Building a Better-Behaved Dog
Old dogs learn new tricks. But, truth be told, some behaviors are best addressed in puppyhood.
In many cases, behavior problems in adult dogs can be traced to their development during their first months of life. Behavior issues are often rooted in fear, with anxious responses and even aggressive behavior learned as ways to respond to given situations. Those responses are commonly developed during puppyhood when a dog learns through negative experiences, or even a lack of experience, what is safe and what is dangerous.
Poor manners also can take root in puppyhood, as young dogs learn through trial and error that certain behaviors, like barking or jumping up, garner desirable results, like attention. Many learned behavioral responses gain strength with practice and repetition, becoming more resistant to change the longer the dog rehearses them.
As an animal trainer working with puppies, I've found there are five areas of particular concern that owners should address during the early months of a dog’s life, rather than waiting to fix them in adulthood, to best ensure a lifetime of behavioral well-being.
Address Fear-Based Behavior Early
The more socialized and well-adjusted a dog is to various sights, sounds, smells and tactile stimuli, the less likely the animal will react in fear or aggression. The most critical learning period is from about 6-14 weeks of age, during which time dogs are the most receptive to altering their perception of and reaction to the world around them.
It can be damaging to do nothing during a puppy's socialization period because he learns through experience whether a situation is safe. Those things that are unknown are often categorized and responded to as dangerous, as it’s less costly for a dog to react to a non-dangerous situation than to not react to a situation that really is dangerous. If a puppy has a limited or isolated environment or has gone through negative experiences in which he learned a certain situation is unsafe and best avoided, he is likely to develop anxious and defensive behavior.
During socialization, puppies should be introduced to various environments, situations and stimuli they may encounter in life, such as riding in the car or visiting the veterinarian, groomer or kennel, pairing the event with rewards like treats or toys. Social relationships with people, other dogs and other household animals such as cats should also be honed through positive experiences during the early learning period. Social learning helps a puppy better communicate and understand body signaling, develop play behavior and even learn to be careful with how he uses his teeth.
Socialization is of paramount importance for puppies above all other training, including basic manners, because it impacts a dog’s behavior and confidence for his entire lifetime.
Handle Your Puppy
Build a puppy's confidence with touch and restraint to prevent fear-based reactions that may otherwise occur. Pair the handling with rewards the dog enjoys, like licks of peanut butter from a spoon or treats delivered in fast succession. Accustom puppies to having more sensitive areas touched, such as paws, ears, muzzle, tail and legs. Also practice various types of petting and handling, including patting, massaging, poking, gentle restraint and lifting.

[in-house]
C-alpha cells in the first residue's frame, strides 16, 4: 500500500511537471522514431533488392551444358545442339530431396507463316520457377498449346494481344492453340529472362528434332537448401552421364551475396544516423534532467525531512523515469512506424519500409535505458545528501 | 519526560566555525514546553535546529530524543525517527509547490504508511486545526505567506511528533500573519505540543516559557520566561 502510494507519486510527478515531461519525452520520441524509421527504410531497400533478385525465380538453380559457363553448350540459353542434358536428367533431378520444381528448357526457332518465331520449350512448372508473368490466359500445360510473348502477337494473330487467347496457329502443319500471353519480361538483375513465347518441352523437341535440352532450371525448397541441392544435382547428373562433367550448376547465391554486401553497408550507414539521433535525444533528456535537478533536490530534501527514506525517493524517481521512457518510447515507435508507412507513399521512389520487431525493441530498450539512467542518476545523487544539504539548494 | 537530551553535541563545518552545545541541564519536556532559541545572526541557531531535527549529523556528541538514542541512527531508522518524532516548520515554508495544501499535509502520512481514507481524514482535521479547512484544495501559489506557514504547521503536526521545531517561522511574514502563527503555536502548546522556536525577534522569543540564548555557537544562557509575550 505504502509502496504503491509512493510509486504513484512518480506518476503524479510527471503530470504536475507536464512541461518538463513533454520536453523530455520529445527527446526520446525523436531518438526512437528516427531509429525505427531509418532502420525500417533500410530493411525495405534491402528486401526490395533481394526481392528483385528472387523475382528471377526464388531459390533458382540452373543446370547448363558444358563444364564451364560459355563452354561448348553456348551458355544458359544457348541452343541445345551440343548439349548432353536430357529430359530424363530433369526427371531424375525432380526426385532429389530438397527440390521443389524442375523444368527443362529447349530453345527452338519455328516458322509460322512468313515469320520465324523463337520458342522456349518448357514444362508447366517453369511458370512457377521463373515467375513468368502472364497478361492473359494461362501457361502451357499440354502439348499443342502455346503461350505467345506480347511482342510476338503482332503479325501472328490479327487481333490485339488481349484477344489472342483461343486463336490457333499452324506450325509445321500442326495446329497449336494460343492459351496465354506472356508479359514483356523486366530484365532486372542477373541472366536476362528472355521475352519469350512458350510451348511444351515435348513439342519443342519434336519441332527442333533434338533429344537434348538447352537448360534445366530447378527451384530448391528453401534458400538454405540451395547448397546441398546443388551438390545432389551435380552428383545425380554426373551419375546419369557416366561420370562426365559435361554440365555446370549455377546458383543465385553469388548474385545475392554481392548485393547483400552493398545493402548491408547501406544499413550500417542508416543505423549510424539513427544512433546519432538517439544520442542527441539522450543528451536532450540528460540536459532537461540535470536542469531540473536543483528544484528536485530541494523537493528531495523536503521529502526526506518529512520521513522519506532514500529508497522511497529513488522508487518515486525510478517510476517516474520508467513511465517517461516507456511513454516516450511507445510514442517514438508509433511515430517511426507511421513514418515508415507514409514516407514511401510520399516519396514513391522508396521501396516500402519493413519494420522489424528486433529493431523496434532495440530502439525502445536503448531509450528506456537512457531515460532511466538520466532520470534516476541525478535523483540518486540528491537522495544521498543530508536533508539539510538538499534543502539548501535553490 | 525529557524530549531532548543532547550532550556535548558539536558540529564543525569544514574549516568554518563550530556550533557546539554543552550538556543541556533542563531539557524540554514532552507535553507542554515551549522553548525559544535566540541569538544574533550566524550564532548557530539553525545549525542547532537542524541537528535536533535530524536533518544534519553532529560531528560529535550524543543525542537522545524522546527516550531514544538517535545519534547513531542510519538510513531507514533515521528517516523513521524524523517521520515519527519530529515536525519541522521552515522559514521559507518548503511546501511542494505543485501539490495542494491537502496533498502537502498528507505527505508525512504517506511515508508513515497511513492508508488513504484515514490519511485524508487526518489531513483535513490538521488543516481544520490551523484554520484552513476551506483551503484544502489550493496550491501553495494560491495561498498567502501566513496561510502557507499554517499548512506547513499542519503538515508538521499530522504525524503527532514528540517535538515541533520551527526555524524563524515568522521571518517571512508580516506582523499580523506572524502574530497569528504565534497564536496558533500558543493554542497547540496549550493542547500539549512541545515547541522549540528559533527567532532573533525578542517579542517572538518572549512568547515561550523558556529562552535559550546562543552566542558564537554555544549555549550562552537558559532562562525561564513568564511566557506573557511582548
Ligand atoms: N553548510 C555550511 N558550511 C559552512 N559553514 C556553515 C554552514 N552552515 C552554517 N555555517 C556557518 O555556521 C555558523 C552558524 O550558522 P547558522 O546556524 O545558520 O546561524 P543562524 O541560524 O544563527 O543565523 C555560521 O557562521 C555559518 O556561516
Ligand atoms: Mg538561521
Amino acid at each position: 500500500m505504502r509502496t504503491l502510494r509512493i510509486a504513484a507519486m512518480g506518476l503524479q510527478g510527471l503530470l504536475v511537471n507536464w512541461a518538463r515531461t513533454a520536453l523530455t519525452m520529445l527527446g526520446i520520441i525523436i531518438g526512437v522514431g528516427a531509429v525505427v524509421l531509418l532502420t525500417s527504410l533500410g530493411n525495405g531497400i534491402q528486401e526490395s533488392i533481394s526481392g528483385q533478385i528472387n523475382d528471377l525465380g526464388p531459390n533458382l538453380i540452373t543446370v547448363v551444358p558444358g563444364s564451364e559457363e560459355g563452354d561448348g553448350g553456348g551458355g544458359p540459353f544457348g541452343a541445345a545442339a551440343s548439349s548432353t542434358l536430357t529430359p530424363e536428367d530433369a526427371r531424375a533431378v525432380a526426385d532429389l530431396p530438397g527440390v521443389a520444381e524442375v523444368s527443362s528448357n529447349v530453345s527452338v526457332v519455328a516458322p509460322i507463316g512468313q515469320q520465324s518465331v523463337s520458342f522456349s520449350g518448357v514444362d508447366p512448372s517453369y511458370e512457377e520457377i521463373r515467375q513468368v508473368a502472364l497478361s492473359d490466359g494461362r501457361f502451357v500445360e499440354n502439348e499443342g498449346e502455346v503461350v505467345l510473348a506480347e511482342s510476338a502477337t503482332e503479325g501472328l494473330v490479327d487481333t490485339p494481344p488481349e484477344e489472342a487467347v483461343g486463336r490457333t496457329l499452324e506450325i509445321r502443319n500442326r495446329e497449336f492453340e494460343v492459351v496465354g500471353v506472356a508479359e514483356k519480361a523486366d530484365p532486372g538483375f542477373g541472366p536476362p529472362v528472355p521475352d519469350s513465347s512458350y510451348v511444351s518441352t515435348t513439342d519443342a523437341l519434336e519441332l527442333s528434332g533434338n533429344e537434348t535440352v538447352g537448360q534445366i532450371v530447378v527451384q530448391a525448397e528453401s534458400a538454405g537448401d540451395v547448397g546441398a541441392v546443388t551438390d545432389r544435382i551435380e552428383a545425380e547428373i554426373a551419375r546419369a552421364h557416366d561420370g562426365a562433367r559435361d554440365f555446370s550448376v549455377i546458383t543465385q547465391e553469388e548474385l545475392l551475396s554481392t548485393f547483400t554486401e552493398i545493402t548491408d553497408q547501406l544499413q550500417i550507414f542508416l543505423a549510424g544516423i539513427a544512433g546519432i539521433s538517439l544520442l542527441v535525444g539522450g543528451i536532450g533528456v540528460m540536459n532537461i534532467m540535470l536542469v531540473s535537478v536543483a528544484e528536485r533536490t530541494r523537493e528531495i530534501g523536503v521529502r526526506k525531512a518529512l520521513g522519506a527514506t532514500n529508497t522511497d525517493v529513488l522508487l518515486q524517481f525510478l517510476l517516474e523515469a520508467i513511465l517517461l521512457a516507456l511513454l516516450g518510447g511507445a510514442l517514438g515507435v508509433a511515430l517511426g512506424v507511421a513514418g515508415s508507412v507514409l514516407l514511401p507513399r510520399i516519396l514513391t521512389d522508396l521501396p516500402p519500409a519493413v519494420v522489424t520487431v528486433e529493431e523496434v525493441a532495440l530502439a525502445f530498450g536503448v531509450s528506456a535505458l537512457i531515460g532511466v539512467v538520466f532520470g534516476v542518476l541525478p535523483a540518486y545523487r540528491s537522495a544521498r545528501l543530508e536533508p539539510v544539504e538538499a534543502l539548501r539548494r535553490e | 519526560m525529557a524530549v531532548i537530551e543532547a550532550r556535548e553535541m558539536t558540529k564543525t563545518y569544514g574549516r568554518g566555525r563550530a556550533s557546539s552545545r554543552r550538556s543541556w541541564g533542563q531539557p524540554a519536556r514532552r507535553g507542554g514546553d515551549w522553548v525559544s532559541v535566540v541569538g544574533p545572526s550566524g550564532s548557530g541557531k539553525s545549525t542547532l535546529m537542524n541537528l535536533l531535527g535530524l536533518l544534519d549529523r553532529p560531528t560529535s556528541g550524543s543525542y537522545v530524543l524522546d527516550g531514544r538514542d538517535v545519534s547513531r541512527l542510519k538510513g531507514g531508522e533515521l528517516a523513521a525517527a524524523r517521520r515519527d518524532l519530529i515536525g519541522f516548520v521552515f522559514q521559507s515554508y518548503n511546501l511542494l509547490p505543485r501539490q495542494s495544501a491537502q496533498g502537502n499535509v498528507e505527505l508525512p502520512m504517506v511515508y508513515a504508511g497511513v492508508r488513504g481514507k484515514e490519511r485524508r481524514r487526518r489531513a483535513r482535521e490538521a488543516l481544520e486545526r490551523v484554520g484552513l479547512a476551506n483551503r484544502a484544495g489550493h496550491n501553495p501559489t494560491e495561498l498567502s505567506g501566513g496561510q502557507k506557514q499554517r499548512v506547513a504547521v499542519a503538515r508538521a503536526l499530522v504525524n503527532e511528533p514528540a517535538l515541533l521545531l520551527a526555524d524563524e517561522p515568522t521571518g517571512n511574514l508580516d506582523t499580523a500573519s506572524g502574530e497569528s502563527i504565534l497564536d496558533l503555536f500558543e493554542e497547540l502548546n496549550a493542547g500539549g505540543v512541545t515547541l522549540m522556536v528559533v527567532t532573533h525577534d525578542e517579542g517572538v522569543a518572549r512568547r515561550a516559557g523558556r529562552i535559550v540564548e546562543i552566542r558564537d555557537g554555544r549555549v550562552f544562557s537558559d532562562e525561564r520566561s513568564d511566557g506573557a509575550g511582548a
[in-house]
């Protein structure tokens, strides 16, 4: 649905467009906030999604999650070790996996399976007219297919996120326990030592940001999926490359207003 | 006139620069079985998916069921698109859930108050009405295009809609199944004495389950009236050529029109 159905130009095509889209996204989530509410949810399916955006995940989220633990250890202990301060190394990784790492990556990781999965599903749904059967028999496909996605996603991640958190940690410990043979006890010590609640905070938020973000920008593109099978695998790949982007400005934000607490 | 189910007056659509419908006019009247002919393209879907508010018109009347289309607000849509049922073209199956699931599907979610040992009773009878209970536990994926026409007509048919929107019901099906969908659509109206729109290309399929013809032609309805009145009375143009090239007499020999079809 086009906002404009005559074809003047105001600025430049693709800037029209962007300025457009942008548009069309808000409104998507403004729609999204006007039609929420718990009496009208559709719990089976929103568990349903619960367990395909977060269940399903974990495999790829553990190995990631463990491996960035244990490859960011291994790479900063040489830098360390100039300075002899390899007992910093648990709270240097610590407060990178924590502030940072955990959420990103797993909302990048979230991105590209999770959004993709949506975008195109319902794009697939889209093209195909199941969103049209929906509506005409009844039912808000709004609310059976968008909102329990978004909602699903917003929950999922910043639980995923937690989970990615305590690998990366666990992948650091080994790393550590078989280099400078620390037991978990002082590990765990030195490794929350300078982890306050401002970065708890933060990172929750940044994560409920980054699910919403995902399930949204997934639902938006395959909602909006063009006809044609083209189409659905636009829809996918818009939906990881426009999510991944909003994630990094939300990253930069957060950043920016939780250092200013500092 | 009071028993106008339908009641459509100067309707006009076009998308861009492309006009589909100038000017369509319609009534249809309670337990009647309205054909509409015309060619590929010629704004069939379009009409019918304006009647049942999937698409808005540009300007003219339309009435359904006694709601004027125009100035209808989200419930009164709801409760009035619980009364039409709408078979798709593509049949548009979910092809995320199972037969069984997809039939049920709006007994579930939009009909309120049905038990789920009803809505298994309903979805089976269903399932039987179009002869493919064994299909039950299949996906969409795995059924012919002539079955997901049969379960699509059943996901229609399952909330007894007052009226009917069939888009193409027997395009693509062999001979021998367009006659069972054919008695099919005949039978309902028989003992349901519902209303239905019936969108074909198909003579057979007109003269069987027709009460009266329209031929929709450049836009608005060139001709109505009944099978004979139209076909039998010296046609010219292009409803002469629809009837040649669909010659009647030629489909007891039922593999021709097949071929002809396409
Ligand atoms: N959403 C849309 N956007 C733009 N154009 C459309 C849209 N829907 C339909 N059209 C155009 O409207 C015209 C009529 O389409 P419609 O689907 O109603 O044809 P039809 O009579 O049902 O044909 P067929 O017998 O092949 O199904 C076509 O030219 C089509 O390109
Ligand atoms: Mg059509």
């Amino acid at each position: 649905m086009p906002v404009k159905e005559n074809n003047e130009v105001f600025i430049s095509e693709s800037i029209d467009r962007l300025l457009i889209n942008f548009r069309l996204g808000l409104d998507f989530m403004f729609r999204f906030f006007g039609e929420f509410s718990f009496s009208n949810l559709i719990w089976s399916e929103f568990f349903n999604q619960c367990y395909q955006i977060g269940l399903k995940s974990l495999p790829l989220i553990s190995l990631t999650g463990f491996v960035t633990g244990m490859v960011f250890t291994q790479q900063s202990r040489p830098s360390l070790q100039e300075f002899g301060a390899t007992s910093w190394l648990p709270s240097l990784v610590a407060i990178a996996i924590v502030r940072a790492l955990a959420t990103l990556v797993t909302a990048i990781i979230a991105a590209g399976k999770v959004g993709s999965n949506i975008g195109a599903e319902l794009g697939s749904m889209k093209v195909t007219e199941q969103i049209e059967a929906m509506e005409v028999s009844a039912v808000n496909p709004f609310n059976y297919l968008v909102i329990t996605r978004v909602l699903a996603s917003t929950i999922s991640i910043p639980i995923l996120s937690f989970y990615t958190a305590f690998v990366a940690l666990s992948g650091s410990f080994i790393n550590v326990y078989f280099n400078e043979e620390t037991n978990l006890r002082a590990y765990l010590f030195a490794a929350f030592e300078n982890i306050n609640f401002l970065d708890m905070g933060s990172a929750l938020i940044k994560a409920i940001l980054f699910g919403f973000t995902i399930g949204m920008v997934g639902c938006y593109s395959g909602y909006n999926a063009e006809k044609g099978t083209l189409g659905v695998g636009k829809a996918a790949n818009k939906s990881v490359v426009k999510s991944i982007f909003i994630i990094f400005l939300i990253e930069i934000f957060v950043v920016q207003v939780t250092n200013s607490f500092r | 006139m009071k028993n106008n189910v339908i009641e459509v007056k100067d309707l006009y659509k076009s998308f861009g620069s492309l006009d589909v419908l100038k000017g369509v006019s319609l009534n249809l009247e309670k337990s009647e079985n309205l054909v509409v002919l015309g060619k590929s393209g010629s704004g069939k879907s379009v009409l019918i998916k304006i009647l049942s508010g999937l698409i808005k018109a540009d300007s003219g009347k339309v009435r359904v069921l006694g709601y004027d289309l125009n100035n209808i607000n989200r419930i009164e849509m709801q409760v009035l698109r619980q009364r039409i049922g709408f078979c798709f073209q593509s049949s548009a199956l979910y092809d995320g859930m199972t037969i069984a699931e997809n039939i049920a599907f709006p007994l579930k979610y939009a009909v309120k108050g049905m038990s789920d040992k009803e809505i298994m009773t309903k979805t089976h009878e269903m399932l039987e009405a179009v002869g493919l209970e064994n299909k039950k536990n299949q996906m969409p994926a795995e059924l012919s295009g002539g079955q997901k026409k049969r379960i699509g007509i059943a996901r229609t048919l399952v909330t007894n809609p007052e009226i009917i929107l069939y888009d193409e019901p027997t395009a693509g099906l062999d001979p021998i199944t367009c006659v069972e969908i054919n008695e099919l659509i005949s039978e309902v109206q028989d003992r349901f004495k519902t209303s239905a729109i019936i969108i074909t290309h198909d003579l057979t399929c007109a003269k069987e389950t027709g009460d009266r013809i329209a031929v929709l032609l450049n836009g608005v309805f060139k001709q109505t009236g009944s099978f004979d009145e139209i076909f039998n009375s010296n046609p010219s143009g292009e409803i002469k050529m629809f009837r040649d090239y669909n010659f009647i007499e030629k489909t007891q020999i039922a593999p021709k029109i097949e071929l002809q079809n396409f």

Nail trims are one procedure that can trigger panic in many dogs. Prevent nail trims from becoming an issue for your dog by doing lower-stress trims yourself or finding a professional who clips nails using gentle handling paired with rewards.
Head off Resource Guarding
Many dogs innately guard treasured items from animals and sometimes even people who they perceive may take away their valuables. Items that dogs guard include food, treats, chews, toys, resting places or even seemingly unimportant items like empty wrappers and tissues. Teach your puppy early to willingly give up items when asked by training the "drop it" behavior. Start with low-value items and move up in value as the dog stays relaxed and reliably drops the item when asked. Also train your dog to associate the presence of people passing or approaching when he has a possession with something desirable happening, such as treats being tossed by his food bowl or resting place. If a puppy or dog shows aggression around prized items, seek immediate professional help, such as a veterinarian working with a positive-reinforcement trainer.
Whatever you allow a puppy to do, he's likely to do as an adult. For that reason, all behaviors your puppy does with you and others should be permissible when he's fully grown. If behaviors like jumping up, pulling on the leash, barking for attention and jumping on furniture are allowed during puppyhood, they are likely to remain and be habits when the dog is an adult. Though accepted in a 10-pound puppy, those behaviors may not be as well-tolerated from an 80-pound adult. Place boundaries on your puppy that will be in place when he is fully grown, such as having four paws on the floor when greeting, to prevent problem behaviors from being rewarded and rehearsed into habit.
Get Your Puppy Used to Separation
Train your puppy early to be OK when separated and alone. Canines can develop an over-reliance on people, especially when first brought home and smothered with constant attention. It's a rude awakening for a puppy when his family's schedule changes or attention gravitates elsewhere and he has never been taught to be OK by himself. One safeguard against dogs becoming stressed during separation is to teach puppies from an early age to relax when left alone and even associate alone time with good things happening.
By paying attention to these behaviors and principles when your dog is a puppy, you'll give yourself the best chance of minimizing problems — and maximizing enjoyment — when he is an adult.
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